In other art news, American artist Cy Twombly died last week in Rome after a long battle with cancer. He was 83. Mr. Twombly is best remembered for his diverse artwork that refused to cave to one genre entirely: his childlike scribbles and poetic engagement with antiquity left him stubbornly out of step with the movements of postwar American art, even as he became one of the era’s most important painters. His work dipped into Abstract Expressionism, Conceptualism, and even a little Pop. In 2010, he painted a ceiling of the Louvre museum in Paris, the first artist given the honor since Georges Braque over 50 years prior. Mr. Twombly’s tendency to stray from the norm was especially exemplified in his decision to permanently settle in Italy in 1957, right as the art world’s shift was moving from Europe to New York. The artist fell in love with Italy, which reminded him of the faded grandeur of his beloved Lexington, Virginia. Known for having practiced drawing in the dark to make his lines look less deliberate, Mr. Twombly once remarked, “I had my freedom and that was nice,” in reference to his aversion to popularity.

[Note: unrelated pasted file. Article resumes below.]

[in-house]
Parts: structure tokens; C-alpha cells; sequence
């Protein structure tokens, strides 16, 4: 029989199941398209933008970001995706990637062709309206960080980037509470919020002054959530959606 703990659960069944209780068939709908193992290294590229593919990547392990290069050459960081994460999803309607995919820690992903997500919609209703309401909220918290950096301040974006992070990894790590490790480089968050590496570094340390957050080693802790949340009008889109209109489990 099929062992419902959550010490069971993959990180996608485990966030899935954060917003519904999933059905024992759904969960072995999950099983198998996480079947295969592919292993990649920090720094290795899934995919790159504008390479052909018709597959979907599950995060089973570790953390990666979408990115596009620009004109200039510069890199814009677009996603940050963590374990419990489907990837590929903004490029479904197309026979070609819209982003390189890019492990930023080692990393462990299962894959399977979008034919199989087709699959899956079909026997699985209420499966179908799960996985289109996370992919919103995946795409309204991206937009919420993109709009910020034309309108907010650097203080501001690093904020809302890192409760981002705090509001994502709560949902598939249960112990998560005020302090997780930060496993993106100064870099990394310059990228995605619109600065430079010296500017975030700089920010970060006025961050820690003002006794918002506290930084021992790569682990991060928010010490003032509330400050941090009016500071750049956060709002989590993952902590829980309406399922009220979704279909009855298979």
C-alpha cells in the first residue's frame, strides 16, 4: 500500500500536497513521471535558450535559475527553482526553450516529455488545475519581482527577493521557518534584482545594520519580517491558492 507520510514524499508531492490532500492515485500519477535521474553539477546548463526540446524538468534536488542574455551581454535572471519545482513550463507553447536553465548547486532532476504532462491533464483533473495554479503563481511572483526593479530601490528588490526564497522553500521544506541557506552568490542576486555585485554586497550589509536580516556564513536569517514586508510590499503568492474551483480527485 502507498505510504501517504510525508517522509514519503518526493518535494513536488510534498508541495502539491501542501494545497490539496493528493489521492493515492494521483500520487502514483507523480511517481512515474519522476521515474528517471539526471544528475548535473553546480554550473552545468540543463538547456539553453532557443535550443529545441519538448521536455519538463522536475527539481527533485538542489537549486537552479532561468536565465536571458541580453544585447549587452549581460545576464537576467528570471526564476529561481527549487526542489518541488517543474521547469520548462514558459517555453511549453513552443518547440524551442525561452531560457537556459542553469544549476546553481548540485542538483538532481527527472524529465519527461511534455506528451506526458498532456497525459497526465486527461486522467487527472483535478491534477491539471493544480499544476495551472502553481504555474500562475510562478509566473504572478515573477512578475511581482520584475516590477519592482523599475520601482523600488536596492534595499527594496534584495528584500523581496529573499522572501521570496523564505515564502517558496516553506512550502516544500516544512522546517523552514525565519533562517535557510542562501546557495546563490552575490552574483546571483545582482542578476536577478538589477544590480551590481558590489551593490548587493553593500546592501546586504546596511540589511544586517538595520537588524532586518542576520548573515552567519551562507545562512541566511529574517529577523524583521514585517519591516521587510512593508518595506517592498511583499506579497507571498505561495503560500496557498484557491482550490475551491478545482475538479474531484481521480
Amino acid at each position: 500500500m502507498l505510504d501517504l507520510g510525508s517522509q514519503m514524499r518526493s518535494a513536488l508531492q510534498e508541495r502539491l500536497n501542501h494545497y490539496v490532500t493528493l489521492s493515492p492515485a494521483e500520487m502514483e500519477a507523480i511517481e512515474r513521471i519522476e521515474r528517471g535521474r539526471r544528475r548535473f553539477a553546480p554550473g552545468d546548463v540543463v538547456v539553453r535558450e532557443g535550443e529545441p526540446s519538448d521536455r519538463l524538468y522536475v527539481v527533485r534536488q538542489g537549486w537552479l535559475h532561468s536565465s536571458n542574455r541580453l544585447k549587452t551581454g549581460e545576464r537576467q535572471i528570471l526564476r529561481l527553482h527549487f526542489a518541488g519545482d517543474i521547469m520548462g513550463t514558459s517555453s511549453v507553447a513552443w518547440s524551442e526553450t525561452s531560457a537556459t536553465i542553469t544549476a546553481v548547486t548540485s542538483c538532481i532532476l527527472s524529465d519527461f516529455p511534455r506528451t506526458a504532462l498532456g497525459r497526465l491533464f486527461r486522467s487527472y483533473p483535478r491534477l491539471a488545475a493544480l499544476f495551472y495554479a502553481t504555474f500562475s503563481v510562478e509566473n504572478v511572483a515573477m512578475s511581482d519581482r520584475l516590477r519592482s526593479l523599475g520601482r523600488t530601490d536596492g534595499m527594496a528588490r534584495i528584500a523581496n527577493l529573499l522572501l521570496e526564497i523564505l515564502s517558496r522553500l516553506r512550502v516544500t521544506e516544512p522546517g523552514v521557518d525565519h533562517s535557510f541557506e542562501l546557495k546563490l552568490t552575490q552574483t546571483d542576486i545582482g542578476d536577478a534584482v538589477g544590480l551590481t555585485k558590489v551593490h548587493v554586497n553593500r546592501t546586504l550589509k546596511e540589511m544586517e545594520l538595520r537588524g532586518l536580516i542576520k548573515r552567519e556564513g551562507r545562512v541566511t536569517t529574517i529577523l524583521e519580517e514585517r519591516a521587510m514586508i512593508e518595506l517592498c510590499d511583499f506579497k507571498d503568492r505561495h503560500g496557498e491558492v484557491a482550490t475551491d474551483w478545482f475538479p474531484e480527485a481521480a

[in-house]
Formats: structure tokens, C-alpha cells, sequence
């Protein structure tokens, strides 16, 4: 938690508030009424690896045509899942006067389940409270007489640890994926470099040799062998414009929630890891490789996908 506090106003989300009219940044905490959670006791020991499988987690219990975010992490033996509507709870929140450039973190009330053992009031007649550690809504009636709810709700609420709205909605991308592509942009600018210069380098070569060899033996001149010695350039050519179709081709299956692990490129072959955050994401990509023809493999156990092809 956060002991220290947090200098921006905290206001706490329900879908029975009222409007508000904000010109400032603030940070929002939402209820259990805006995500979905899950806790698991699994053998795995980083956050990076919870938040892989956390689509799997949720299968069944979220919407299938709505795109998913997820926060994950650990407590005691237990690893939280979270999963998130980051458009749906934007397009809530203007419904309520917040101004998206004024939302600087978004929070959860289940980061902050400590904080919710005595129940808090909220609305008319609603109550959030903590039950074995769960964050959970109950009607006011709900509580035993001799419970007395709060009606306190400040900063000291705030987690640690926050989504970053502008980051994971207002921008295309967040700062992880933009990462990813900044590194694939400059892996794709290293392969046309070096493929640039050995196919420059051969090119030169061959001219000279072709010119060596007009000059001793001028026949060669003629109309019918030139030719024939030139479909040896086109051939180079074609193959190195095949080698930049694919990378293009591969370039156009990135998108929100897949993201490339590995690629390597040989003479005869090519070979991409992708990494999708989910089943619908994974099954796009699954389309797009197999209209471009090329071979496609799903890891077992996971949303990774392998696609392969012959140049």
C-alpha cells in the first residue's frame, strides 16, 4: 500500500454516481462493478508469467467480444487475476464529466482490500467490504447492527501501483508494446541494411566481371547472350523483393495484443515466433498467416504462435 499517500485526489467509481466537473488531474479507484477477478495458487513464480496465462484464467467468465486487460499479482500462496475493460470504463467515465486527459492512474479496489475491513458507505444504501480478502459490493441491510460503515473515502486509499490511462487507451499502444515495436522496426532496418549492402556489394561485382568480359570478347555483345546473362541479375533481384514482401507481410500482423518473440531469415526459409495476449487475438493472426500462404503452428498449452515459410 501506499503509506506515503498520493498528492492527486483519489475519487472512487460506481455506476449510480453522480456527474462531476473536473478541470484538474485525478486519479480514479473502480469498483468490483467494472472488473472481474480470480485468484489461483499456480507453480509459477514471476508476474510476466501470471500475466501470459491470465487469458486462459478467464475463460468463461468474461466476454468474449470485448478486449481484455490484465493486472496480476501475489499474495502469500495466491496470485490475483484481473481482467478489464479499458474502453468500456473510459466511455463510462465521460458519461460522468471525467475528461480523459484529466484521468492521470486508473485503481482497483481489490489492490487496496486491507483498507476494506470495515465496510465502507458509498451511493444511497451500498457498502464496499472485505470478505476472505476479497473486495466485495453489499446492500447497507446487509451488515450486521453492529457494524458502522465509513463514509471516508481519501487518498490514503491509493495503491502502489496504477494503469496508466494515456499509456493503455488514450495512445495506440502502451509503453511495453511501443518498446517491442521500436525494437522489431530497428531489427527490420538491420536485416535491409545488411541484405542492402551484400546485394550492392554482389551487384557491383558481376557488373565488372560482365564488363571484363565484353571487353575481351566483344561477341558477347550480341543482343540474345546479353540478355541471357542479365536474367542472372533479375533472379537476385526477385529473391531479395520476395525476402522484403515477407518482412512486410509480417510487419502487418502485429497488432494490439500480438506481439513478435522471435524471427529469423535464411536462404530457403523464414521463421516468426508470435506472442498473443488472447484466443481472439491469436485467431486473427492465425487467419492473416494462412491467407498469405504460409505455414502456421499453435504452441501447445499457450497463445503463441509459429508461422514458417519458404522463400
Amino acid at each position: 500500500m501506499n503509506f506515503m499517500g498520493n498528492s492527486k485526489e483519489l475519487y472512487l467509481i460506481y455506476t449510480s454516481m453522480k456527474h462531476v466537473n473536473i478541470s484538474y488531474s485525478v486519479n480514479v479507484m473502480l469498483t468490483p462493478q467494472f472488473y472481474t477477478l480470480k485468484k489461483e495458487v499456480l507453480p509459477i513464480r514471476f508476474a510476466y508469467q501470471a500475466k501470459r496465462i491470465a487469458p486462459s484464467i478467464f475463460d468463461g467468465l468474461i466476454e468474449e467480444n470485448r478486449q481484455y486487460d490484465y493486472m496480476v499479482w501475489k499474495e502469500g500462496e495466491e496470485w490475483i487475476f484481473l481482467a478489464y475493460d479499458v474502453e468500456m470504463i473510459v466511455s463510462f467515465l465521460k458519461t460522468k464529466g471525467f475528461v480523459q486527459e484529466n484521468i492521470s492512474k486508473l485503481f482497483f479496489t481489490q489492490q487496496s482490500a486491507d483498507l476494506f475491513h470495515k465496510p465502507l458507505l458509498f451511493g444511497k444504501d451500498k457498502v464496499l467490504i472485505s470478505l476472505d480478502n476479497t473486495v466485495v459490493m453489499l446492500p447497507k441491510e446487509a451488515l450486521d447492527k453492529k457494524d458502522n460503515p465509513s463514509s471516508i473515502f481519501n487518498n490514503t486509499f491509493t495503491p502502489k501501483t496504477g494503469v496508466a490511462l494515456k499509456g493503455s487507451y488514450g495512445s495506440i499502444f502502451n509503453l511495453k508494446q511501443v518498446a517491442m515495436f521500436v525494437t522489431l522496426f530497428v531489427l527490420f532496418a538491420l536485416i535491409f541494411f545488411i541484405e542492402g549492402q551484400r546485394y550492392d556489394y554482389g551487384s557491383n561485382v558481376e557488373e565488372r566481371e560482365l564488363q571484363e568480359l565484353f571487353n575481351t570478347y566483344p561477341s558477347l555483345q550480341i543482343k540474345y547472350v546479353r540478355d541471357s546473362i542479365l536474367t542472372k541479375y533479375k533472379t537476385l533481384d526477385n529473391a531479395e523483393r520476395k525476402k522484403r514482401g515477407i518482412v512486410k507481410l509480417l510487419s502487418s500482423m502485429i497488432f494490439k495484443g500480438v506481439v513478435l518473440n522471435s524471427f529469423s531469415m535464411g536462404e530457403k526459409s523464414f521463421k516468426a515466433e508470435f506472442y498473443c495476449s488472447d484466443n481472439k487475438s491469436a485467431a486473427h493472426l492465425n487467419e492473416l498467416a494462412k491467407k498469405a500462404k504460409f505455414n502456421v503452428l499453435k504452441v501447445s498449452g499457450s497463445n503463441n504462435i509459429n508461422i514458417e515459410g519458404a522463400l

Laura Lawson paints when writer’s block strikes and writes when painter’s block strikes. She has studied fine art at LCAD and is pursuing a degree in journalism. Recently diagnosed with the degenerative eye disease retinitis pigmentosa, she strives to bring hope to those without vision through her blog. She is currently working on her first book about coping with vision loss.